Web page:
Warning: Sports Analogies Coming
When asked why he was pushing National Public Radio to embrace social media the new CEO, Gary Knell, said he was following in the footsteps of hockey great, Wayne Gretzky. Gretzky is arguably the greatest hockey player to ever strap on the skates, but when asked what made him great his reply was simple: “I go to where the puck is going.”
Gretzky is not known as ‘The Great One’ for nothing. He was great at the game, no doubt about that, but it was the way he made it all look so easy that made him seem great. The same is true of great social media marketing campaigns: They make it look so easy.
NPR is perhaps the most undervalued radio network in the world. It reaches millions of listeners with a mostly commercial-free format and provides news and information that is current and useful. However, they are faced with an ever-aging demographic of listeners and hardly scratch the surface when it comes to attracting new, younger listeners.
Knell seems to understand this. His track record as the CEO of ‘Sesame Street’ is proof of his strength in identifying ways new technology can help traditional companies expand their reach and embrace new audiences without changing their core philosophy. Under his guidance ‘Sesame Street’ ascended to great heights, pursuing strategies which used technology, specifically social media, to re-purpose their content, making it available to an ever-widening audience.
This is exactly what Knell wants to do with NPR. Like ‘Sesame Street’ NPR is a part of the American Public Broadcasting network. That means the majority of their listeners have no need to embrace the latest technology in order to access their content. Rather, they can access NPR broadcasts via a simple radio–and in fact, most of them do.
By using social media NPR has an opportunity to reach the Digital Generation; a much younger demographic than it currently reaches. This would be welcome news for NPR which has seen its audience gradually shrink away. It is possible that under Knell’s guidance NPR can reverse this trend and discover an entirely new group of listeners–and watchers and Fans, Friends, Followers and Circles.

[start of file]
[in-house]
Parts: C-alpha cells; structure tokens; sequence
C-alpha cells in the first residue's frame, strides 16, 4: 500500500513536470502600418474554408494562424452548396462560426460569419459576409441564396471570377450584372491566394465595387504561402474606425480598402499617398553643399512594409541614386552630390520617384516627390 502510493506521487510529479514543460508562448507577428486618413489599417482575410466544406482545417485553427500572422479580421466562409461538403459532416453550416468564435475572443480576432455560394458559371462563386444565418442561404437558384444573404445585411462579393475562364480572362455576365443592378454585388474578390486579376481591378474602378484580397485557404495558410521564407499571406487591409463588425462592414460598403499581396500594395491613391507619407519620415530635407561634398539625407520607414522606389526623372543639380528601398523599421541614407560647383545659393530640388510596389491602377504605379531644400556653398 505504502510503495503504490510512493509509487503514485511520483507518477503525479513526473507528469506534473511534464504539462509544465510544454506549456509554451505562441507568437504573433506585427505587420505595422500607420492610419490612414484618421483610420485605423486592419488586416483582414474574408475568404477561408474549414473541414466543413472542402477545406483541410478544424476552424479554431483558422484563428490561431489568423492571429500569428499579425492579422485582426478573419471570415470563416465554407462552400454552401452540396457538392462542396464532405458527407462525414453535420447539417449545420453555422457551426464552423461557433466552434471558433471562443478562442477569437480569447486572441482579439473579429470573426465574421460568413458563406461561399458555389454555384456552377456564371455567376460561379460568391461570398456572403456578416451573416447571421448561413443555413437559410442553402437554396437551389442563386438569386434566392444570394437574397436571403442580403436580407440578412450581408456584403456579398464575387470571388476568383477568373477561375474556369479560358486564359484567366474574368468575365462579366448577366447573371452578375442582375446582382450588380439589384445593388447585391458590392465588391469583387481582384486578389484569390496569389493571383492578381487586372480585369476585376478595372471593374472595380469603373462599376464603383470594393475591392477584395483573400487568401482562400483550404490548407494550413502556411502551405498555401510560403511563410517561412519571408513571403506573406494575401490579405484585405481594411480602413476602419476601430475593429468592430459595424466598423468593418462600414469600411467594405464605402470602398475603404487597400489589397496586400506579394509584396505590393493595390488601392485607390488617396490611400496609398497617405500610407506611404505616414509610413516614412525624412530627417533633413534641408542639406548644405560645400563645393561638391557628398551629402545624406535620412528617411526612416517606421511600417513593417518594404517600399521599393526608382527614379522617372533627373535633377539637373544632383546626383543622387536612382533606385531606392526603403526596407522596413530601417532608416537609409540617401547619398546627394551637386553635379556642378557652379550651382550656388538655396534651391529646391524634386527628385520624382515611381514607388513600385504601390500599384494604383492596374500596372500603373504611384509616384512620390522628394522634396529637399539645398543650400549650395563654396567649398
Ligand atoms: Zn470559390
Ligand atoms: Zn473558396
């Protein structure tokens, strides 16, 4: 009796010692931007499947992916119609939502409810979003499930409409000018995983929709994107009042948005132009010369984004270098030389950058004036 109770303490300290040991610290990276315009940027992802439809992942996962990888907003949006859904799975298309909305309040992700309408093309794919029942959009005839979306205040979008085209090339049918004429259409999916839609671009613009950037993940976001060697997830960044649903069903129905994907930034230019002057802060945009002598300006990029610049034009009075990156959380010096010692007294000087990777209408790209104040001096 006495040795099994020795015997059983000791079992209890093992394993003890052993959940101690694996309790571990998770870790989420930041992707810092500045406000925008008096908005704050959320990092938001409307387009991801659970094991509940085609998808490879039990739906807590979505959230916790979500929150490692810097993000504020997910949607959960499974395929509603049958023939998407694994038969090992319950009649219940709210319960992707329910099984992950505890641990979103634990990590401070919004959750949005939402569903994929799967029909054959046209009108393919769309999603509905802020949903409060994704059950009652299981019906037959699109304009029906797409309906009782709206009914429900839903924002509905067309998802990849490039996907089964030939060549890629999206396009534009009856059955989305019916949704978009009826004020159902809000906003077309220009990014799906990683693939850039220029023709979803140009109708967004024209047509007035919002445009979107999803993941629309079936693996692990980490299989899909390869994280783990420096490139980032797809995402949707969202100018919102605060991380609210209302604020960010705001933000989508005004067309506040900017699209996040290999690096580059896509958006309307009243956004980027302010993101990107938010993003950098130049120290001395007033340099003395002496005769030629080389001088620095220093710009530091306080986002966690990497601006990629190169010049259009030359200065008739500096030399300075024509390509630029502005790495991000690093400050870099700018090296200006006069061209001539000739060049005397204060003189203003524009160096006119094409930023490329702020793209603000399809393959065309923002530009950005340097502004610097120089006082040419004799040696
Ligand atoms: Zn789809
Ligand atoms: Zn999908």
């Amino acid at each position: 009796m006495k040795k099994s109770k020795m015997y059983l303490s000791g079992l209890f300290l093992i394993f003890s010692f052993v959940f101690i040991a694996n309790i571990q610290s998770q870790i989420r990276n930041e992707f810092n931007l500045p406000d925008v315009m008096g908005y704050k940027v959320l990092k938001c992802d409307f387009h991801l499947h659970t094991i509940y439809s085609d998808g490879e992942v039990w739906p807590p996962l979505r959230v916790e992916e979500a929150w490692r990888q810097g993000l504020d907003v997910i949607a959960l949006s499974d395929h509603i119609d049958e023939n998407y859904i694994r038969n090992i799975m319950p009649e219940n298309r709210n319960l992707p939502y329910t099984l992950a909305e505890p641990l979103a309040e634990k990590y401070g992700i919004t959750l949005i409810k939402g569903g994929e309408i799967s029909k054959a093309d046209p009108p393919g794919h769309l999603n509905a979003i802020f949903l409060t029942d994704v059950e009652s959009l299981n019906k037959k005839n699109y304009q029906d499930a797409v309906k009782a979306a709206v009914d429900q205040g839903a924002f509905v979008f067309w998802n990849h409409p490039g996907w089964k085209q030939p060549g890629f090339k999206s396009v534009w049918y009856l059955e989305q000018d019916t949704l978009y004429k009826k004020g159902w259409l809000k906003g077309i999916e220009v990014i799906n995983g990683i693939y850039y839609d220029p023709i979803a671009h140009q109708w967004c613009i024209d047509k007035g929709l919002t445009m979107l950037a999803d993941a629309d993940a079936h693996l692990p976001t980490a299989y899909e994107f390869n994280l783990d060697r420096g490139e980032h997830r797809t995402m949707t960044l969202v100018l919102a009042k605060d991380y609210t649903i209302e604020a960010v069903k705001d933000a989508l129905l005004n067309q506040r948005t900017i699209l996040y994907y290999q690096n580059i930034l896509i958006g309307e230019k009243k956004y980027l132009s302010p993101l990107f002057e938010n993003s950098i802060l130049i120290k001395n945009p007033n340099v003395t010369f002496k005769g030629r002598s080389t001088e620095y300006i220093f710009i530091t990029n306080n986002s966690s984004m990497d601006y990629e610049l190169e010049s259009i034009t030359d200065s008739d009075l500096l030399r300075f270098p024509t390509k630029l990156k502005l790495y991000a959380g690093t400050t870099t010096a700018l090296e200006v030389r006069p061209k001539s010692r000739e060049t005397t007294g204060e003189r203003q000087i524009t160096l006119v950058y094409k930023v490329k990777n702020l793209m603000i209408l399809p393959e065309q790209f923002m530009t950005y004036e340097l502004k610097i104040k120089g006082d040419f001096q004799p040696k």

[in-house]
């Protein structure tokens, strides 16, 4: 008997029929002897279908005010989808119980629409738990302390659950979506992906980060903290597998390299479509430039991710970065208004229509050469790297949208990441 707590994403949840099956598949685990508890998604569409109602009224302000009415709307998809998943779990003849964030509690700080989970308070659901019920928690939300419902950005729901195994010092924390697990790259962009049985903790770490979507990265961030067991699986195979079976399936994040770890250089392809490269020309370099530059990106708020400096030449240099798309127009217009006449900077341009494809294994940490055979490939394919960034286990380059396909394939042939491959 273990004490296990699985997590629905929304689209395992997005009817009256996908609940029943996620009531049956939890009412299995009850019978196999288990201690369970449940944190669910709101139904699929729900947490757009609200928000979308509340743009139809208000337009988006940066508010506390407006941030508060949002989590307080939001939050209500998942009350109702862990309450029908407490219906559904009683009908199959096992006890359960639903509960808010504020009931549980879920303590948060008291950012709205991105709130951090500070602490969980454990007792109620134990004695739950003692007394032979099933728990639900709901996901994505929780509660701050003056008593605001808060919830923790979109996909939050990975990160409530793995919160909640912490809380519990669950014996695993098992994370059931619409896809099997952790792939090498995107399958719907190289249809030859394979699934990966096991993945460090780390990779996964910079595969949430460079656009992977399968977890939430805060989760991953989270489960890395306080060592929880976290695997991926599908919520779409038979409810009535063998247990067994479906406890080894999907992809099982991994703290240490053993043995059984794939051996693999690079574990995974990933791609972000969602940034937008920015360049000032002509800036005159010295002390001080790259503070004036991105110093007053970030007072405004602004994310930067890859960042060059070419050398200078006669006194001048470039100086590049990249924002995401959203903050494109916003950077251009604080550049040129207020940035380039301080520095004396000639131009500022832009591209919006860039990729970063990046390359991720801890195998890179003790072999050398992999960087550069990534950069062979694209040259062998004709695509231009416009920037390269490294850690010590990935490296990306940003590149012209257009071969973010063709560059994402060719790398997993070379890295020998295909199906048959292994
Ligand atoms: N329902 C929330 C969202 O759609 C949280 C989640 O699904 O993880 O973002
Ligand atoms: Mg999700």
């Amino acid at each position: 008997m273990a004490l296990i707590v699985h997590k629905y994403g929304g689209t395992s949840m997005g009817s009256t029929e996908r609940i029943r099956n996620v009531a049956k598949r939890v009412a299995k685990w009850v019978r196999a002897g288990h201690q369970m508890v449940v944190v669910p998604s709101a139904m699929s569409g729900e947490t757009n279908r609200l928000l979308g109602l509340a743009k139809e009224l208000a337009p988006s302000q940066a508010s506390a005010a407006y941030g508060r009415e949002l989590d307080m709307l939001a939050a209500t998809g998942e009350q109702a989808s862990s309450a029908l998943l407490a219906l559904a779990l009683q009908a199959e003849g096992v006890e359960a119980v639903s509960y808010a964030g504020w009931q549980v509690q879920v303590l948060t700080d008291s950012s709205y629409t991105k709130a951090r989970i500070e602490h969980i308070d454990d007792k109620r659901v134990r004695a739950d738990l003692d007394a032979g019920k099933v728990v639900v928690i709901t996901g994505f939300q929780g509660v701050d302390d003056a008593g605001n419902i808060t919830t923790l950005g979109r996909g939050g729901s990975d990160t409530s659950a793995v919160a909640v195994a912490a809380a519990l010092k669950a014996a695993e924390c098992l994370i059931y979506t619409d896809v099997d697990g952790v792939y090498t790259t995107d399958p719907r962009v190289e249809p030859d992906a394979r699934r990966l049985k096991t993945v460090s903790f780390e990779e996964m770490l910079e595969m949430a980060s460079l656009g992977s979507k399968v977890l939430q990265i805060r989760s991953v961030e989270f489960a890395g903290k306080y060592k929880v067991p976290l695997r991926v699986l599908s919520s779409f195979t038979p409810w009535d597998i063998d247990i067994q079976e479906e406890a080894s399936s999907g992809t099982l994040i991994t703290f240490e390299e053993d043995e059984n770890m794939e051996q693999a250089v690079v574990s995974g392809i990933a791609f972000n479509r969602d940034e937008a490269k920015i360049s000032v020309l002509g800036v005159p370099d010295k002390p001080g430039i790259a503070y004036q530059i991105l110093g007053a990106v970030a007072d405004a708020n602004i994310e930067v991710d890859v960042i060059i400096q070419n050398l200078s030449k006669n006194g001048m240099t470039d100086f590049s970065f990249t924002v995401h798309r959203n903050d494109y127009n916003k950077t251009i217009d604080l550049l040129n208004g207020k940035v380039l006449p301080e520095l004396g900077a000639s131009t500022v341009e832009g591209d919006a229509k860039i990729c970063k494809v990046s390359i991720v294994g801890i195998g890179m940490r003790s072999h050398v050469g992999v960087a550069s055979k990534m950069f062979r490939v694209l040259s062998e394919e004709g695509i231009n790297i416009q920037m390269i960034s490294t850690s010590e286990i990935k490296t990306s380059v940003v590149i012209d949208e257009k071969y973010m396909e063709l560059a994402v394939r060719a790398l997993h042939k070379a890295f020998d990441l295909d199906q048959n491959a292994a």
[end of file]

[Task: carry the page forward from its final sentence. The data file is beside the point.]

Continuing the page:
Radio has earned a reputation for appealing to an older generation of listeners less preoccupied with social networks, newsfeeds or tweets. NPR is certainly not dropping its core programming, but Knell recognizes that social media is the realm of a younger demographic crucial to NPR’s longevity: “I think [social networks] are important not just in the sense of being cool but for connecting with a younger demographic audience which is the future of NPR,” he says.
Part of that shift has meant reverse-engineering many of the talented, albeit older, journalists in the NPR newsroom to start thinking about social media as a core tenant of NPR’s day-to-day. Knell imagines there’s been some pushback with that transition but ultimately the change is happening for a good reason. Knell has yet to fully move into his office but he’s already hanging a poster quoting General Eric Shinseky, retired Chief of Staff of the U.S. Army which reads, “If you don’t like change, you’re going to like irrelevance even less.”
Change is necessary to ensure NPR’s future, especially since it’s come under fire for its federal funding and a high-profile firing. Social isn’t just a way to gain new, younger listeners but as a way to address controversy and set the record straight. Knell has already held a Twitter townhall where he answered questions from NPR fans and critics alike.
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